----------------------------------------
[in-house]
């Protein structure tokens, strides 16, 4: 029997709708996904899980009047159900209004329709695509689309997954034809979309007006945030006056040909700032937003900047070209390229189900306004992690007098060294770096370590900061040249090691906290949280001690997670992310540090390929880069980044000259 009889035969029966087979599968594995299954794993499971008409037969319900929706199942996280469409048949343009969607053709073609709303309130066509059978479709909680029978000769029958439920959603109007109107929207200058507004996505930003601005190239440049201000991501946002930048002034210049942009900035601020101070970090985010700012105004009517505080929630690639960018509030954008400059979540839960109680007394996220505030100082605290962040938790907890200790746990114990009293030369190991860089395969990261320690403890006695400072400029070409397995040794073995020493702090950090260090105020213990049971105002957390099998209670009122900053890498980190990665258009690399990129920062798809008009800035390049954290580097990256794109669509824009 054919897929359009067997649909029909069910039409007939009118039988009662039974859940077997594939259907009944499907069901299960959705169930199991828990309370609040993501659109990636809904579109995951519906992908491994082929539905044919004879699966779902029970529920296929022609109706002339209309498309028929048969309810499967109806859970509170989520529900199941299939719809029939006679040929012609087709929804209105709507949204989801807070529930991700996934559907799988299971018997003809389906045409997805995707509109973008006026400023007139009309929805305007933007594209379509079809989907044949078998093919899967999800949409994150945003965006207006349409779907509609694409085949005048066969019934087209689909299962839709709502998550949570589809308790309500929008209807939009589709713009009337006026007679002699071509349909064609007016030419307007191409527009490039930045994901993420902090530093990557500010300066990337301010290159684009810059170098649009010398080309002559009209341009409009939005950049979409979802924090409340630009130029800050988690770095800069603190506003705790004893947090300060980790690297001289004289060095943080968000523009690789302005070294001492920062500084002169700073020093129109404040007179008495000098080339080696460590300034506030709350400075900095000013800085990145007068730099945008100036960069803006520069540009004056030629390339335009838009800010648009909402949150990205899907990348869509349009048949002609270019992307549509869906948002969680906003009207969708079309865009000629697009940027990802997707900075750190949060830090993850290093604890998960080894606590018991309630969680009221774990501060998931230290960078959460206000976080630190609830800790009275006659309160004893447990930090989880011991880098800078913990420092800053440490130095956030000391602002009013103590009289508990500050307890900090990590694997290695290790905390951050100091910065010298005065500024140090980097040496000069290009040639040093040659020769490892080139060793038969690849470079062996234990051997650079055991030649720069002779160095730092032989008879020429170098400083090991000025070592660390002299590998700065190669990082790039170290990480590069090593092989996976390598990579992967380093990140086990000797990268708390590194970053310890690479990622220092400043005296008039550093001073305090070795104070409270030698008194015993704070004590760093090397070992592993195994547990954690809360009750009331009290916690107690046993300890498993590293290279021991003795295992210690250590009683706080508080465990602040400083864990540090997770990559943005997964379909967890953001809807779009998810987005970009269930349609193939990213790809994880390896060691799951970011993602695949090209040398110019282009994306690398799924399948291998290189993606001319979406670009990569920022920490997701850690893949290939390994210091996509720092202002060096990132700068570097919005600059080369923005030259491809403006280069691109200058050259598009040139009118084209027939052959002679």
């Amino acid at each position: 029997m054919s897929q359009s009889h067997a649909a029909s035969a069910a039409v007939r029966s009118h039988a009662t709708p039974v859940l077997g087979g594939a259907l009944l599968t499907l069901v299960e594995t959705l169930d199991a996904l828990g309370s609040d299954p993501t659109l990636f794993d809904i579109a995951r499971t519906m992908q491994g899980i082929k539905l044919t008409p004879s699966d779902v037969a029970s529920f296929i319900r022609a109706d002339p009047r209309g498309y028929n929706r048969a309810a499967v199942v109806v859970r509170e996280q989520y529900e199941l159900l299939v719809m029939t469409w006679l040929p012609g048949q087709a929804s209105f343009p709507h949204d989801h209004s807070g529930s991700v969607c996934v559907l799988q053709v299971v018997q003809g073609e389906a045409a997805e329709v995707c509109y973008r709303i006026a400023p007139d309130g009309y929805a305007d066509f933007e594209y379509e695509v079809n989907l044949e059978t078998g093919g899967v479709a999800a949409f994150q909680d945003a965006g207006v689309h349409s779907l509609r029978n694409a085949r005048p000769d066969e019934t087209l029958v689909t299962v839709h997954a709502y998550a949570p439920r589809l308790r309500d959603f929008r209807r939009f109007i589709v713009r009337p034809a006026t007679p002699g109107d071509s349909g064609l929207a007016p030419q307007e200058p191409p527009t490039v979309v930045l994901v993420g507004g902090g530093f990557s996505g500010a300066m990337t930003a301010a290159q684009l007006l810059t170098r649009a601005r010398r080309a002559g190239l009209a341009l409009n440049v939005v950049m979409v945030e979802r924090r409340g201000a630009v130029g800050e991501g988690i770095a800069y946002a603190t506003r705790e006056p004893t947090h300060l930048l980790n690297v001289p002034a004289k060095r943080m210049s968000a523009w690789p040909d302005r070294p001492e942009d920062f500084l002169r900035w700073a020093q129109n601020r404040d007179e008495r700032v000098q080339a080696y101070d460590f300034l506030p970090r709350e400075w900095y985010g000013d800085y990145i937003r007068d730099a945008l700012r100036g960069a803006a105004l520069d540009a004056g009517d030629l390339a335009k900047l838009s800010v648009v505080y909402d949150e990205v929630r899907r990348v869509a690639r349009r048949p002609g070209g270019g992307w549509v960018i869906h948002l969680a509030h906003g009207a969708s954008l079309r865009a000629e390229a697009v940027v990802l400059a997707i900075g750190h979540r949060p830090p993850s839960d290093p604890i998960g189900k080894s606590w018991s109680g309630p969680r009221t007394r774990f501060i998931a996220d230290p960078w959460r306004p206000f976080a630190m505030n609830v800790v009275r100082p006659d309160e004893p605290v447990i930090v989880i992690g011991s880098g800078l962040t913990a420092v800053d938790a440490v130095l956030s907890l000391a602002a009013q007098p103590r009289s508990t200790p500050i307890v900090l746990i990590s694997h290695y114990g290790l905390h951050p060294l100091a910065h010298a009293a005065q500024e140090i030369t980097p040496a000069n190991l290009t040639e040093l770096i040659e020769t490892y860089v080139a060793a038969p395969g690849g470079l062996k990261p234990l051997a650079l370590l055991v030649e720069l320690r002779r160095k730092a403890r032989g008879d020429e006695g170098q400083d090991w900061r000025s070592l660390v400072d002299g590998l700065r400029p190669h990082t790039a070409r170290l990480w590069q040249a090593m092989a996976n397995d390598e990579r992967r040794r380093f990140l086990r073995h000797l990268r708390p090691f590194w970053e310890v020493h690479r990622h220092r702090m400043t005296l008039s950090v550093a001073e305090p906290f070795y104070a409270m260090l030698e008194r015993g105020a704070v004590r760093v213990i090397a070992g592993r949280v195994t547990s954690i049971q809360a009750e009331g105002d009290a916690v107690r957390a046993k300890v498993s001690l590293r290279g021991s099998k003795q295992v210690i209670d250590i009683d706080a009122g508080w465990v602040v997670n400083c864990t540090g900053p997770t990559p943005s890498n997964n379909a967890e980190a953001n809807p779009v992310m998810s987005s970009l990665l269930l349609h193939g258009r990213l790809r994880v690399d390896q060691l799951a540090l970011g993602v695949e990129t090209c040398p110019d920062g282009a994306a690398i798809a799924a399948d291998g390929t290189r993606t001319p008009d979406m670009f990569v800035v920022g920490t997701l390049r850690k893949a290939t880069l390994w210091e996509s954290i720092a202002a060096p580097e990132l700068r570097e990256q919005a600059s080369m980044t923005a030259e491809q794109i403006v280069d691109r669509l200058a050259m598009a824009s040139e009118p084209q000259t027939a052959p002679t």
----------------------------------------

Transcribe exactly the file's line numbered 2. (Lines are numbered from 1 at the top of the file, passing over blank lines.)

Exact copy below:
């Protein structure tokens, strides 16, 4: 029997709708996904899980009047159900209004329709695509689309997954034809979309007006945030006056040909700032937003900047070209390229189900306004992690007098060294770096370590900061040249090691906290949280001690997670992310540090390929880069980044000259 009889035969029966087979599968594995299954794993499971008409037969319900929706199942996280469409048949343009969607053709073609709303309130066509059978479709909680029978000769029958439920959603109007109107929207200058507004996505930003601005190239440049201000991501946002930048002034210049942009900035601020101070970090985010700012105004009517505080929630690639960018509030954008400059979540839960109680007394996220505030100082605290962040938790907890200790746990114990009293030369190991860089395969990261320690403890006695400072400029070409397995040794073995020493702090950090260090105020213990049971105002957390099998209670009122900053890498980190990665258009690399990129920062798809008009800035390049954290580097990256794109669509824009 054919897929359009067997649909029909069910039409007939009118039988009662039974859940077997594939259907009944499907069901299960959705169930199991828990309370609040993501659109990636809904579109995951519906992908491994082929539905044919004879699966779902029970529920296929022609109706002339209309498309028929048969309810499967109806859970509170989520529900199941299939719809029939006679040929012609087709929804209105709507949204989801807070529930991700996934559907799988299971018997003809389906045409997805995707509109973008006026400023007139009309929805305007933007594209379509079809989907044949078998093919899967999800949409994150945003965006207006349409779907509609694409085949005048066969019934087209689909299962839709709502998550949570589809308790309500929008209807939009589709713009009337006026007679002699071509349909064609007016030419307007191409527009490039930045994901993420902090530093990557500010300066990337301010290159684009810059170098649009010398080309002559009209341009409009939005950049979409979802924090409340630009130029800050988690770095800069603190506003705790004893947090300060980790690297001289004289060095943080968000523009690789302005070294001492920062500084002169700073020093129109404040007179008495000098080339080696460590300034506030709350400075900095000013800085990145007068730099945008100036960069803006520069540009004056030629390339335009838009800010648009909402949150990205899907990348869509349009048949002609270019992307549509869906948002969680906003009207969708079309865009000629697009940027990802997707900075750190949060830090993850290093604890998960080894606590018991309630969680009221774990501060998931230290960078959460206000976080630190609830800790009275006659309160004893447990930090989880011991880098800078913990420092800053440490130095956030000391602002009013103590009289508990500050307890900090990590694997290695290790905390951050100091910065010298005065500024140090980097040496000069290009040639040093040659020769490892080139060793038969690849470079062996234990051997650079055991030649720069002779160095730092032989008879020429170098400083090991000025070592660390002299590998700065190669990082790039170290990480590069090593092989996976390598990579992967380093990140086990000797990268708390590194970053310890690479990622220092400043005296008039550093001073305090070795104070409270030698008194015993704070004590760093090397070992592993195994547990954690809360009750009331009290916690107690046993300890498993590293290279021991003795295992210690250590009683706080508080465990602040400083864990540090997770990559943005997964379909967890953001809807779009998810987005970009269930349609193939990213790809994880390896060691799951970011993602695949090209040398110019282009994306690398799924399948291998290189993606001319979406670009990569920022920490997701850690893949290939390994210091996509720092202002060096990132700068570097919005600059080369923005030259491809403006280069691109200058050259598009040139009118084209027939052959002679």